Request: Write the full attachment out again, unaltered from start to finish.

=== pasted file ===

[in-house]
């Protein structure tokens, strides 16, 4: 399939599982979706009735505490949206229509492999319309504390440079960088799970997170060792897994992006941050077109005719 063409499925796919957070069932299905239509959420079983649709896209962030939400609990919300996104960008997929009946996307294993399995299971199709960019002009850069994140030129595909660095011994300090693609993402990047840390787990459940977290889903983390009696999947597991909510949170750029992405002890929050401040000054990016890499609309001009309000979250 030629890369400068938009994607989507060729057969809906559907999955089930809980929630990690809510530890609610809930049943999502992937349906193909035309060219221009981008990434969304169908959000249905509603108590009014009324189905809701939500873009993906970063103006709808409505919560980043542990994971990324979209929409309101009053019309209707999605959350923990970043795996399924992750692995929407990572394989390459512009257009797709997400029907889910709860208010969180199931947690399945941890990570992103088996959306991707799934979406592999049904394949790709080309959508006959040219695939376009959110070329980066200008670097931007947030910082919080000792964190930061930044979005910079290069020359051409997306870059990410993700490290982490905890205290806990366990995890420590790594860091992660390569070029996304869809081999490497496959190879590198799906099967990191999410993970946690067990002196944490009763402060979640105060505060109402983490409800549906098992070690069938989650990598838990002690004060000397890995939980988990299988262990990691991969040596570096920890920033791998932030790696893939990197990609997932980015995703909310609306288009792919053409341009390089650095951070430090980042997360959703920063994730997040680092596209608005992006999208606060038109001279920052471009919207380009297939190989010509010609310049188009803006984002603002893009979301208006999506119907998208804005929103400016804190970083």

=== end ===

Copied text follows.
[in-house]
């Protein structure tokens, strides 16, 4: 399939599982979706009735505490949206229509492999319309504390440079960088799970997170060792897994992006941050077109005719 063409499925796919957070069932299905239509959420079983649709896209962030939400609990919300996104960008997929009946996307294993399995299971199709960019002009850069994140030129595909660095011994300090693609993402990047840390787990459940977290889903983390009696999947597991909510949170750029992405002890929050401040000054990016890499609309001009309000979250 030629890369400068938009994607989507060729057969809906559907999955089930809980929630990690809510530890609610809930049943999502992937349906193909035309060219221009981008990434969304169908959000249905509603108590009014009324189905809701939500873009993906970063103006709808409505919560980043542990994971990324979209929409309101009053019309209707999605959350923990970043795996399924992750692995929407990572394989390459512009257009797709997400029907889910709860208010969180199931947690399945941890990570992103088996959306991707799934979406592999049904394949790709080309959508006959040219695939376009959110070329980066200008670097931007947030910082919080000792964190930061930044979005910079290069020359051409997306870059990410993700490290982490905890205290806990366990995890420590790594860091992660390569070029996304869809081999490497496959190879590198799906099967990191999410993970946690067990002196944490009763402060979640105060505060109402983490409800549906098992070690069938989650990598838990002690004060000397890995939980988990299988262990990691991969040596570096920890920033791998932030790696893939990197990609997932980015995703909310609306288009792919053409341009390089650095951070430090980042997360959703920063994730997040680092596209608005992006999208606060038109001279920052471009919207380009297939190989010509010609310049188009803006984002603002893009979301208006999506119907998208804005929103400016804190970083």